As a kid I spent a lot of time on the Maryland shore. Squinting out across the endless blue expanse, I could have sworn I saw the edge of Portugal once or twice. I was shocked recently to learn that my childhood imagination had it all wrong. (Truly, a first.) With telescopic vision, I wouldn’t see the coast of Europe.…
The Star Wars expanded universe is huge. Really huge. Like, you just won’t believe how vastly, hugely, mind-bogglingly huge it really is. To grasp the full extent of this hugeness, a team of data scientists used a new computer program to analyze it, revealing some unexpected things about the extended saga.
If you have’t taken a moment to appreciate the fact that hundreds of Earth-orbiting satellites are photographing our planet right now, and that this is a goddamn technological wonder, here’s your opportunity.
You can’t fit much information about yourself on a postcard... if you insist on writing it out in words like a weakling. Giorgia Lupi and Stefanie Prosavec, two friends on separate continents who both work in data-driven design, have a more efficient method. For their project Dear Data, Lupi and Prosavec have spent…
The remaining 90%, of course, inhabit the regions colored white. (That’s how math works!)
If the world were mapped according to how many scientific research papers each country produced, it would take on a rather bizarre, uneven appearance. This image makes a dramatic point about the complexities of global inequalities in knowledge production and exchange. So what is driving this inequality and how can it…
Oxford University’s Max Roser has meticulously pieced together a chart showing the global death rate from war over the past 600 years—and it paints a surprisingly optimistic picture.
Just how different does the country look today than it did 141 years ago? Nathan Yau over at Flowing Data has recreated the original 1874 version of the U.S. Atlas of census information using modern data. It includes everything from maps of the road system to charts of where all the country’s money comes from.
Where in the U.S. are UFO sightings most common? What shapes do these unidentified objects usually take? What time of day do we typically notice them? Datavisualization expert John Nelson combined census data with nearly 90 years of statistics, compiled by the National UFO Reporting Center, to find out.
It’s difficult to conceptualize excessively large numbers, particularly when they pertain to human tragedies. But this highly-engaging animated data visualization by Neil Halloran makes WWII-related deaths all too comprehensible.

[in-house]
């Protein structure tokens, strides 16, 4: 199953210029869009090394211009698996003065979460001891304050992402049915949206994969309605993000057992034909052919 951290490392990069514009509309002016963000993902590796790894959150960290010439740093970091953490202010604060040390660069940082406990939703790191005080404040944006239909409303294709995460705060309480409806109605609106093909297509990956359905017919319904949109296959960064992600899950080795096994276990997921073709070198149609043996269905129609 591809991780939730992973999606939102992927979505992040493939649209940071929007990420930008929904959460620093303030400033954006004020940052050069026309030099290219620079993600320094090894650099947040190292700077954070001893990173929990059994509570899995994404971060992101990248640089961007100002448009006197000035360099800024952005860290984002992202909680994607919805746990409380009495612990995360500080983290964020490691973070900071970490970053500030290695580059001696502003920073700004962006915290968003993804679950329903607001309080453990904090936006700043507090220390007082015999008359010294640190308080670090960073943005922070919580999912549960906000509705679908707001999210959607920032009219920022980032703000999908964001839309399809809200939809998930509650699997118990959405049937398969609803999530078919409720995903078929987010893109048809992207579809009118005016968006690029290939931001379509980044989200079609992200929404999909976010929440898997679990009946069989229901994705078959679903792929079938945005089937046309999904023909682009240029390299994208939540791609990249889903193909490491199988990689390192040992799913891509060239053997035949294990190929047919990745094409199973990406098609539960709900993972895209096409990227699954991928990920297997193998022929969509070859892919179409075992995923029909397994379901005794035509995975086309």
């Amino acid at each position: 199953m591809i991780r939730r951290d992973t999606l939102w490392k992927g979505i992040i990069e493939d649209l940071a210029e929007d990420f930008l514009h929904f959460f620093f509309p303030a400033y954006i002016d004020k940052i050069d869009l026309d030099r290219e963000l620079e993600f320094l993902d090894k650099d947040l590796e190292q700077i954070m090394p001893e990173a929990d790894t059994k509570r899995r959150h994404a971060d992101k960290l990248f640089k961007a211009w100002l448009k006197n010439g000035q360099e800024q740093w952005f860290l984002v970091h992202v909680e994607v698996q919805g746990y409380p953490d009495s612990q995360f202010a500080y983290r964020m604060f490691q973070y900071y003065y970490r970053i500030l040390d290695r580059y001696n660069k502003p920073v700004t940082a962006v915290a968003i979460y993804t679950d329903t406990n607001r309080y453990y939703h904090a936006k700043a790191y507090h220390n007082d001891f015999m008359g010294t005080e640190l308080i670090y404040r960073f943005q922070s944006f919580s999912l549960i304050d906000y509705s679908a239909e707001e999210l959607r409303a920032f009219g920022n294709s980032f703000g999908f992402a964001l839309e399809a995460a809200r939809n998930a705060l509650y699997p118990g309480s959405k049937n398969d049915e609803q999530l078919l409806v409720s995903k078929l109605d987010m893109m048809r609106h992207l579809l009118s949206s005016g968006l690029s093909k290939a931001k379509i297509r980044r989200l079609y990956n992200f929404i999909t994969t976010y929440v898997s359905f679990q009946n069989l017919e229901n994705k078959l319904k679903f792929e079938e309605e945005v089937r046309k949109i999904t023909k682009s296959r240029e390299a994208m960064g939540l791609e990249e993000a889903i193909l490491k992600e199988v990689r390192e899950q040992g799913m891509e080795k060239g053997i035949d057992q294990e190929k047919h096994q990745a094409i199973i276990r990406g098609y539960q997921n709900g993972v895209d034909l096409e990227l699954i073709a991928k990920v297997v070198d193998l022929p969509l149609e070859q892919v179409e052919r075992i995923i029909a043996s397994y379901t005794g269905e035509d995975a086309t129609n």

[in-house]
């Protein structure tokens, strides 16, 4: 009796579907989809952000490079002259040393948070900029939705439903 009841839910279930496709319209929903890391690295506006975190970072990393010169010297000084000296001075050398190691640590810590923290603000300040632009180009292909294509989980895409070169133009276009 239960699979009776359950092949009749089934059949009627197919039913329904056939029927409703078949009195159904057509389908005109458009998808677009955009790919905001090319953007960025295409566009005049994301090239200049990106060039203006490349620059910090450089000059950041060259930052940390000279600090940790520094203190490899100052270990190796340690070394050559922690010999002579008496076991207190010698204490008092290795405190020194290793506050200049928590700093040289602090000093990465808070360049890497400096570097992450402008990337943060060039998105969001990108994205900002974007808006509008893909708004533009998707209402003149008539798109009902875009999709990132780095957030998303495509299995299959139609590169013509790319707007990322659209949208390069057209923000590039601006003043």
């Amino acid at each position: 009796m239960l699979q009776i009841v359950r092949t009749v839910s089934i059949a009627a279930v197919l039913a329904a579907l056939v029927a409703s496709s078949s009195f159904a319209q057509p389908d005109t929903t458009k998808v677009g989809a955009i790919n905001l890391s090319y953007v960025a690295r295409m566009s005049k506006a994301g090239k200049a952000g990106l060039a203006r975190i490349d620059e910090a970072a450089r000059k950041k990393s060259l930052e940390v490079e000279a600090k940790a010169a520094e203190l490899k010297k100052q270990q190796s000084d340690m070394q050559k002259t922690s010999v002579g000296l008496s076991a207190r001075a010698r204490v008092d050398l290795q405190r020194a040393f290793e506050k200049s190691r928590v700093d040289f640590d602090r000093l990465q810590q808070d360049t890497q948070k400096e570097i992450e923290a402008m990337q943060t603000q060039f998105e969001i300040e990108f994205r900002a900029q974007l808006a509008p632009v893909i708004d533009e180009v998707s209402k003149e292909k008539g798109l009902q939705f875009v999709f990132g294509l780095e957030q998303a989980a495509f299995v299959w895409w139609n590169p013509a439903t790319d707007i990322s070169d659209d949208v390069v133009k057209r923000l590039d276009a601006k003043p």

There are just 32 pieces on a chessboard, but the number of patterns in which those pieces can move in the course of an individual game are astronomical. Still, as these maps show, despite all those different possibilities, each piece has a pretty clear pattern behind it.
Particle physicist and musician Piotr Traczyk has taken data plots from the historic discovery of the Higgs boson and converted it into music that can be played by two guitars. Heavy metal guitars, to be more precise. The result is as nerdy as it is excellent.
Next time you're strolling through a museum, pay attention to just the colors of the paintings and the years. Notice anything? Paintings have been getting progressively bluer.
Do all popular musicians live hard and fast, take risks and die young?
If you've ever wanted to hear the difference between traditional funk and Memphis soul, or understand where they fit in the context of more than 1300 musical genres, you might want to clear your schedule. An interactive project called Every Noise at Once is about to devour the rest of your day.
Just how much has the United States depended on immigrants to build itself throughout its history? This chart lays out the last few hundred years of the nation's immigration rates to show how pivotal it was.
If you've ever encountered a sinkhole, dug a hole, or even just picked up an old Jules Verne novel, you've probably wondered idly what it might be like to travel to the earth's core. This interactive visualization lets you get a sense of the scale, without ever having to pick up a shovel.
There's a single question you can ask that instantly reveals the differences between America and the rest of the world — and it's not about income, religion, lifestyle, or politics.
Above we see seven seconds of an audio recording from November 11, 1918. On the left we can see three seconds of guns firing. In the middle? The official time of the ceasefire to end World War I and a sudden reprieve from the staccato of weapons blasting. On the right, the first three seconds of peace. An uneasy…